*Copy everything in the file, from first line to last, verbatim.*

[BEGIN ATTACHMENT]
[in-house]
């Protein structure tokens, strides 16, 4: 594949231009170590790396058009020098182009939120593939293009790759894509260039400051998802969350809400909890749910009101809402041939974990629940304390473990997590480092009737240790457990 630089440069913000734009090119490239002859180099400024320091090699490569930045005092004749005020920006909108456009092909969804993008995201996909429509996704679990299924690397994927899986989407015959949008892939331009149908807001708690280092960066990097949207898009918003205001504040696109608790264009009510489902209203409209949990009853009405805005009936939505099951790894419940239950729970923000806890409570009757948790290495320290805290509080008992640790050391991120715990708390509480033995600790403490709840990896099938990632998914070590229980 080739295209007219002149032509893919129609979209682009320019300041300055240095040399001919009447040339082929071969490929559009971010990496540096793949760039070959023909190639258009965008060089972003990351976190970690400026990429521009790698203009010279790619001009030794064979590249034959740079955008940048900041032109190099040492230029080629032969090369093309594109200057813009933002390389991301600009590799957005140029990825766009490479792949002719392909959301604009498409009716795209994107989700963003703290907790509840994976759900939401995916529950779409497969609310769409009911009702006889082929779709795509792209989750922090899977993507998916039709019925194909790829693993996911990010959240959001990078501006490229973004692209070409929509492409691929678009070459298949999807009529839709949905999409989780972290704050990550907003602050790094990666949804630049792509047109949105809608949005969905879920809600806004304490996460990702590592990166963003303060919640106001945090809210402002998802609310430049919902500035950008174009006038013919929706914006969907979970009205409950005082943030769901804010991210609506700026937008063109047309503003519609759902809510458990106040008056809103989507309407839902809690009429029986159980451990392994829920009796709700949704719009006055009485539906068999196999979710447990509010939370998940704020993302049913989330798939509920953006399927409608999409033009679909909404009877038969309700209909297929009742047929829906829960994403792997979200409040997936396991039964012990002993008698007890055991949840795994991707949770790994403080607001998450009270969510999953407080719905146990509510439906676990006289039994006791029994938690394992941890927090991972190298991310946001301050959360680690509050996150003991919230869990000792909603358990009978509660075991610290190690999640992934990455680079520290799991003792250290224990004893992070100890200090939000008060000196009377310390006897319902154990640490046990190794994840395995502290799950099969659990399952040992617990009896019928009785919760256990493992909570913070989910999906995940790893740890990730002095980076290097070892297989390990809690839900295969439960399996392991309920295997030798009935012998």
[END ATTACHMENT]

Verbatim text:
[in-house]
């Protein structure tokens, strides 16, 4: 594949231009170590790396058009020098182009939120593939293009790759894509260039400051998802969350809400909890749910009101809402041939974990629940304390473990997590480092009737240790457990 630089440069913000734009090119490239002859180099400024320091090699490569930045005092004749005020920006909108456009092909969804993008995201996909429509996704679990299924690397994927899986989407015959949008892939331009149908807001708690280092960066990097949207898009918003205001504040696109608790264009009510489902209203409209949990009853009405805005009936939505099951790894419940239950729970923000806890409570009757948790290495320290805290509080008992640790050391991120715990708390509480033995600790403490709840990896099938990632998914070590229980 080739295209007219002149032509893919129609979209682009320019300041300055240095040399001919009447040339082929071969490929559009971010990496540096793949760039070959023909190639258009965008060089972003990351976190970690400026990429521009790698203009010279790619001009030794064979590249034959740079955008940048900041032109190099040492230029080629032969090369093309594109200057813009933002390389991301600009590799957005140029990825766009490479792949002719392909959301604009498409009716795209994107989700963003703290907790509840994976759900939401995916529950779409497969609310769409009911009702006889082929779709795509792209989750922090899977993507998916039709019925194909790829693993996911990010959240959001990078501006490229973004692209070409929509492409691929678009070459298949999807009529839709949905999409989780972290704050990550907003602050790094990666949804630049792509047109949105809608949005969905879920809600806004304490996460990702590592990166963003303060919640106001945090809210402002998802609310430049919902500035950008174009006038013919929706914006969907979970009205409950005082943030769901804010991210609506700026937008063109047309503003519609759902809510458990106040008056809103989507309407839902809690009429029986159980451990392994829920009796709700949704719009006055009485539906068999196999979710447990509010939370998940704020993302049913989330798939509920953006399927409608999409033009679909909404009877038969309700209909297929009742047929829906829960994403792997979200409040997936396991039964012990002993008698007890055991949840795994991707949770790994403080607001998450009270969510999953407080719905146990509510439906676990006289039994006791029994938690394992941890927090991972190298991310946001301050959360680690509050996150003991919230869990000792909603358990009978509660075991610290190690999640992934990455680079520290799991003792250290224990004893992070100890200090939000008060000196009377310390006897319902154990640490046990190794994840395995502290799950099969659990399952040992617990009896019928009785919760256990493992909570913070989910999906995940790893740890990730002095980076290097070892297989390990809690839900295969439960399996392991309920295997030798009935012998």